1996-02-18 - Re: Science News - article on Quantum Crypto

Header Data

From: Alexandra Griffin <acg@mandrake.cen.ufl.edu>
To: cypherpunks@toad.com
Message Hash: beabf374cce26e817916f092cad37b9ab65bb56d2c54fccb52076b3945a7c16b
Message ID: <199602181818.NAA21065@mandrake.cen.ufl.edu>
Reply To: <v02120d06ad48d5e6491a@[]>
UTC Datetime: 1996-02-18 18:47:07 UTC
Raw Date: Mon, 19 Feb 1996 02:47:07 +0800

Raw message

From: Alexandra Griffin <acg@mandrake.cen.ufl.edu>
Date: Mon, 19 Feb 1996 02:47:07 +0800
To: cypherpunks@toad.com
Subject: Re: Science News - article on Quantum Crypto
In-Reply-To: <v02120d06ad48d5e6491a@[]>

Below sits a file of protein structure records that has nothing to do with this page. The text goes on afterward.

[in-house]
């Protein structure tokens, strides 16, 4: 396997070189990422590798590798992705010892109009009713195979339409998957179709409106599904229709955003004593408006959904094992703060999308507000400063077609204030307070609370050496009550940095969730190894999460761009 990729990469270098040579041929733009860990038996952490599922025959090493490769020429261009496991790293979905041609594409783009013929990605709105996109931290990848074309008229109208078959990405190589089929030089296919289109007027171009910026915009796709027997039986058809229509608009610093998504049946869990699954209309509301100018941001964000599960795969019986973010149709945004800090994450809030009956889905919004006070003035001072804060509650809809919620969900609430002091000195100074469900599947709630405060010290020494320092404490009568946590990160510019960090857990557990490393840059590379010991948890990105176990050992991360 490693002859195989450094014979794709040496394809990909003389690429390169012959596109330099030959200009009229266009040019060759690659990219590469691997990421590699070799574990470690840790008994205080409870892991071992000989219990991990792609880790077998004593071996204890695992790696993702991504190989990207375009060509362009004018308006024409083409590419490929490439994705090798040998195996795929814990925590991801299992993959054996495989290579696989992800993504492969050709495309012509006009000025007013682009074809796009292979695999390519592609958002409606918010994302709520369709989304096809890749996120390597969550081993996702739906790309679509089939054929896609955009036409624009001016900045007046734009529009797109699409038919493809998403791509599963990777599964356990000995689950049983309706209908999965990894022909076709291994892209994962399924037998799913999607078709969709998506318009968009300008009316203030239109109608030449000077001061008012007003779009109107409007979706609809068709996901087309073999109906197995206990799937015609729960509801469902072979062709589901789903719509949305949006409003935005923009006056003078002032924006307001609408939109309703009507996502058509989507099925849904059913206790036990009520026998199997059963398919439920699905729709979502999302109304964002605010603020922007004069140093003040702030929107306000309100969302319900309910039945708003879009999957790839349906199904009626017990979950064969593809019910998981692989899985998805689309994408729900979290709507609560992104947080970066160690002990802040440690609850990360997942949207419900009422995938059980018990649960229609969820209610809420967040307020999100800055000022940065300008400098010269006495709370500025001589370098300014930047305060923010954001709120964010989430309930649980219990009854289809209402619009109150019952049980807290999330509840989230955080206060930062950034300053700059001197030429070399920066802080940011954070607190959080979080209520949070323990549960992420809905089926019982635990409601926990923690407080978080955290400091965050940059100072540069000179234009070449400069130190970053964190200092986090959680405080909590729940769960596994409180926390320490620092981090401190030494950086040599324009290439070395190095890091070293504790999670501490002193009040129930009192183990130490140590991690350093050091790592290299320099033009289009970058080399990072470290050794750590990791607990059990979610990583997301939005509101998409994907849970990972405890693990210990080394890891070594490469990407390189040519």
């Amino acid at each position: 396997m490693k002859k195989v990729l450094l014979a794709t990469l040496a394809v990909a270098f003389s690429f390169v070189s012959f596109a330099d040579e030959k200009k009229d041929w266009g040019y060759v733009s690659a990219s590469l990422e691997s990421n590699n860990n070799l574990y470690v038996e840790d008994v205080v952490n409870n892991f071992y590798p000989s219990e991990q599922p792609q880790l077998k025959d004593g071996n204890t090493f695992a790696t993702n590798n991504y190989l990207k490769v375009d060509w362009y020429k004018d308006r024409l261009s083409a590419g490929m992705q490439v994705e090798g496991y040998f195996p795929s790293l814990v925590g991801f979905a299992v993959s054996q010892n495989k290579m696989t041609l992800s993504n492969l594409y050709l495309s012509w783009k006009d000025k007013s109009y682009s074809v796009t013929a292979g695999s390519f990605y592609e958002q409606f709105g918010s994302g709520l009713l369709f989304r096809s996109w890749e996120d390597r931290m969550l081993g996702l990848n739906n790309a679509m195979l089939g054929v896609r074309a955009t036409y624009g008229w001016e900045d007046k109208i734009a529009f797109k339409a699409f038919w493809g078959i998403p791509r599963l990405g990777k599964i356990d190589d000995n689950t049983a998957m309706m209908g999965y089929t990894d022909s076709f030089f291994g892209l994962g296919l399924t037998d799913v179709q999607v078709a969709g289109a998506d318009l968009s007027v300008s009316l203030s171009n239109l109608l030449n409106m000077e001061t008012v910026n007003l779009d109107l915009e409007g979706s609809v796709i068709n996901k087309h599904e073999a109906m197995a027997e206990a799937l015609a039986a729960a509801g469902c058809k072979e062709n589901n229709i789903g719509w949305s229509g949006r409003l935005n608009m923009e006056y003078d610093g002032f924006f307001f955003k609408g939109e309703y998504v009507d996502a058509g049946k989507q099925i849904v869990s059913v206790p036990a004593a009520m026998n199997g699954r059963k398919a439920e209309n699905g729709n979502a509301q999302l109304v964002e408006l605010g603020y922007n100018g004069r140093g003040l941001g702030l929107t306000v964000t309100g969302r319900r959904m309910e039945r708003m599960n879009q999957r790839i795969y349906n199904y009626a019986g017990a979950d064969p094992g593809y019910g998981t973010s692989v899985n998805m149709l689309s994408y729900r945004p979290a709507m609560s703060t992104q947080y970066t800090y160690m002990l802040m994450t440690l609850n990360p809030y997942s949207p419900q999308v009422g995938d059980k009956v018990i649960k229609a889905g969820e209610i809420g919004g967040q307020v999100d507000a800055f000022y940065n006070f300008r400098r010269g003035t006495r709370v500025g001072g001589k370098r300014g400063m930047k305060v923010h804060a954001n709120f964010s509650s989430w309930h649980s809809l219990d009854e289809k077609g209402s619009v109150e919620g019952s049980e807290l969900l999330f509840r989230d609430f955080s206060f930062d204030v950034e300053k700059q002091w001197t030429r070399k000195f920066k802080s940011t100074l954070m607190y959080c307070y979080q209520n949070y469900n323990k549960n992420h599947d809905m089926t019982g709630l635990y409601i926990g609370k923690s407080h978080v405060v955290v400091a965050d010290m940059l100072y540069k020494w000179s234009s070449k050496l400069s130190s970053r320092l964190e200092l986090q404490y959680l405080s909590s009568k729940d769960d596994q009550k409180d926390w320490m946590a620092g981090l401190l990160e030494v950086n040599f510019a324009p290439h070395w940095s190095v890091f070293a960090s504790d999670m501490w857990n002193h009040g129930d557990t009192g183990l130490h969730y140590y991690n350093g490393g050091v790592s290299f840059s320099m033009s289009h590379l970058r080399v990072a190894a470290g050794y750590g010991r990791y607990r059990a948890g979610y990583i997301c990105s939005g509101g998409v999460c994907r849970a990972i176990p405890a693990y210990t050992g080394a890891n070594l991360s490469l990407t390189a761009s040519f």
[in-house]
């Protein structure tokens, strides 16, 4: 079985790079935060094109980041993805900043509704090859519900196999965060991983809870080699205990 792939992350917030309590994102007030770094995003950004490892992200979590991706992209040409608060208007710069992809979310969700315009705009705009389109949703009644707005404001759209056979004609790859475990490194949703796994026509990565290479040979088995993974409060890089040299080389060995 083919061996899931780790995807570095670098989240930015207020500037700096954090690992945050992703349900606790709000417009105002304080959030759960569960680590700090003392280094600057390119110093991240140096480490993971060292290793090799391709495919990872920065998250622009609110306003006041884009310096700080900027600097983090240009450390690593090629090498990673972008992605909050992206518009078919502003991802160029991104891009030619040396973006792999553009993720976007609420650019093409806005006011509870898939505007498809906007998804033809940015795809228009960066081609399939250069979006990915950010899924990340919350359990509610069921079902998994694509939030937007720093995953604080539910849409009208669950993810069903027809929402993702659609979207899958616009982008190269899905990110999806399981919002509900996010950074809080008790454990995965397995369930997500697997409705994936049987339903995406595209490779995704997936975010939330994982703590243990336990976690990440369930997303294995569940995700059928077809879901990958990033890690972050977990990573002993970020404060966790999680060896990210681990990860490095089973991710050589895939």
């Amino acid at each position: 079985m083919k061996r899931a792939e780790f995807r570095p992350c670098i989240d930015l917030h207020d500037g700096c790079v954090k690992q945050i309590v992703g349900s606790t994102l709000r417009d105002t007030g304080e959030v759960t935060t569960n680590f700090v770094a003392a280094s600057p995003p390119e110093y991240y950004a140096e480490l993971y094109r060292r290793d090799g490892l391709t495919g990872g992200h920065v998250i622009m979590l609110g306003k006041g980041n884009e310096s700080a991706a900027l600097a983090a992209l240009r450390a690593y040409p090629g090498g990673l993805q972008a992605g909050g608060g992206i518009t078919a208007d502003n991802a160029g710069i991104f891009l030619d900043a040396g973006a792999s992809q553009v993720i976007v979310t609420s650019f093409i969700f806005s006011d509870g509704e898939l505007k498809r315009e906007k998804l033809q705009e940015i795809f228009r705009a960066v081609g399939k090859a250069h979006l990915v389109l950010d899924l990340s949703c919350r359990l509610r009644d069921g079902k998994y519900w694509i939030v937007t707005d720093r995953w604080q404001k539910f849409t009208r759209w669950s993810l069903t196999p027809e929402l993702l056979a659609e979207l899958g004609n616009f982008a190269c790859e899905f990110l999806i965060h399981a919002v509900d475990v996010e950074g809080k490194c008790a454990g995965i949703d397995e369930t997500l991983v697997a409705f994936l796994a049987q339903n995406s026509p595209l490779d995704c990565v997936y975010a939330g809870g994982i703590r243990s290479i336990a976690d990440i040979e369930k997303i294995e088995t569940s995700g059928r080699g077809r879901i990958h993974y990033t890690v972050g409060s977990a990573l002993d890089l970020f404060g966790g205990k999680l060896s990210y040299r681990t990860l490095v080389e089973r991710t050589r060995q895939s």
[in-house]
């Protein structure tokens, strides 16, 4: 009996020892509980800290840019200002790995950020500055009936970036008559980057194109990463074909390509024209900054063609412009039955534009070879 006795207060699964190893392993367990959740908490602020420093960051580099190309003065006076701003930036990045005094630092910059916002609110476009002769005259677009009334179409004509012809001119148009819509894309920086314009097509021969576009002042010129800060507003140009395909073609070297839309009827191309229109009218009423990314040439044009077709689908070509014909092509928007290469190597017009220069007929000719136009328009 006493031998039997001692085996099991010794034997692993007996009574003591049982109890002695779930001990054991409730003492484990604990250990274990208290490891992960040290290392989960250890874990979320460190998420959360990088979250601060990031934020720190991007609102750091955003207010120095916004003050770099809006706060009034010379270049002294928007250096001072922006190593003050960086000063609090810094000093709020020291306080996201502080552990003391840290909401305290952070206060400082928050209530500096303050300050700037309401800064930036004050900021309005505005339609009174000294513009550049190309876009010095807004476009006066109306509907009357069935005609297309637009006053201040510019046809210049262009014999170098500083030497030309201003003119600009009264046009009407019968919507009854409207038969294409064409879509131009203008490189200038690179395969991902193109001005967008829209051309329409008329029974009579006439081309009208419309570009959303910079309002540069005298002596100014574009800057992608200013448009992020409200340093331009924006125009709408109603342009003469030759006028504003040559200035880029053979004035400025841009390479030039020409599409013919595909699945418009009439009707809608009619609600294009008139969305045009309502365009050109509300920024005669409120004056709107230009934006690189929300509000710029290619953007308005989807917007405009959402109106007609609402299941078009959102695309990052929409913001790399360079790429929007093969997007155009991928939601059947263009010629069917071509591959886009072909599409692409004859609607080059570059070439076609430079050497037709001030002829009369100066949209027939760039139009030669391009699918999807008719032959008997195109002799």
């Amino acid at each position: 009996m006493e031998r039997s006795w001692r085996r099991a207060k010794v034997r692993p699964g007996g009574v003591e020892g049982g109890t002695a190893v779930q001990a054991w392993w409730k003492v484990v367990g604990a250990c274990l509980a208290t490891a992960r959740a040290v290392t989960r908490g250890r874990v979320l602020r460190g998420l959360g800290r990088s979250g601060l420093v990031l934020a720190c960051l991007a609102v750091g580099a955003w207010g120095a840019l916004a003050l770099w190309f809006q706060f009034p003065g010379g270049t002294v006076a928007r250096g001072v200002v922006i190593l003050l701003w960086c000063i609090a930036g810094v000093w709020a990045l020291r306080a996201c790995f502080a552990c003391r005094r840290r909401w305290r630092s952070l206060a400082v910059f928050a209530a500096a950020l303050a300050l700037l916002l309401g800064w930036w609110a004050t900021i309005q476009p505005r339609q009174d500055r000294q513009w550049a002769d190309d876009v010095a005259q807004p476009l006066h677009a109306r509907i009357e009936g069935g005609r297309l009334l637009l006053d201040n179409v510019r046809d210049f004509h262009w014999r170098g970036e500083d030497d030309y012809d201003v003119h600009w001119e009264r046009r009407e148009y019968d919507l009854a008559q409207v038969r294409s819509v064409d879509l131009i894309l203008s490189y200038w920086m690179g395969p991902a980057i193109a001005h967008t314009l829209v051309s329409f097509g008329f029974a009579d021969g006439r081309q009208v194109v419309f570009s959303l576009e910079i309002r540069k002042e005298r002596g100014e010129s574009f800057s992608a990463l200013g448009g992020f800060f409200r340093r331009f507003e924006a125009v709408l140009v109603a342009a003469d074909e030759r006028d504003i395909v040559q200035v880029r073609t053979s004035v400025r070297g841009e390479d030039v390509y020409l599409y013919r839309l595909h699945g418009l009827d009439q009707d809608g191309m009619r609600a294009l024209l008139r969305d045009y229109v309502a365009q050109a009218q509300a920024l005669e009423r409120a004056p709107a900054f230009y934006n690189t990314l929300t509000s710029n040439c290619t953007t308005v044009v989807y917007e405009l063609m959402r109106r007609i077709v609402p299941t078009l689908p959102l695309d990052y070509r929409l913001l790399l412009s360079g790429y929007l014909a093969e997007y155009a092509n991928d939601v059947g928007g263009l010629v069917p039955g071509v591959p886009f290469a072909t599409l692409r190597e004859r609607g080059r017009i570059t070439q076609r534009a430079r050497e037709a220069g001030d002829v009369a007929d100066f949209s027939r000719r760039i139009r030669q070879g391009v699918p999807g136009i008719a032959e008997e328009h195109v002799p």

Message-ID: <199602181818.NAA21065@mandrake.cen.ufl.edu>
MIME-Version: 1.0
Content-Type: text

Bob writes:

> Does anyone know if the new in-line optical amplifiers (not switches!) have
> any effect on quantum crypto messages?

Yes, any active devices in your communications path would be unable to
function without making some kind of classical measurement on the
photons involved (e.g. measuring phase relative to a definite test
angle, if phase is what's being modulated), thereby collapsing the
wavefunction and spoiling any special properties afforded by being
able to send photons down the line without "looking at them."  Optical
repeaters have to pass your signal through an intermediate electronic
stage anyway, since we have no purely optical valve/transistor
equivalents (bosons don't interact with each other at all).

Can someone think of a reason why this wouldn't necessarily be so?

> Cheers,
> Bob Hettinga

- alex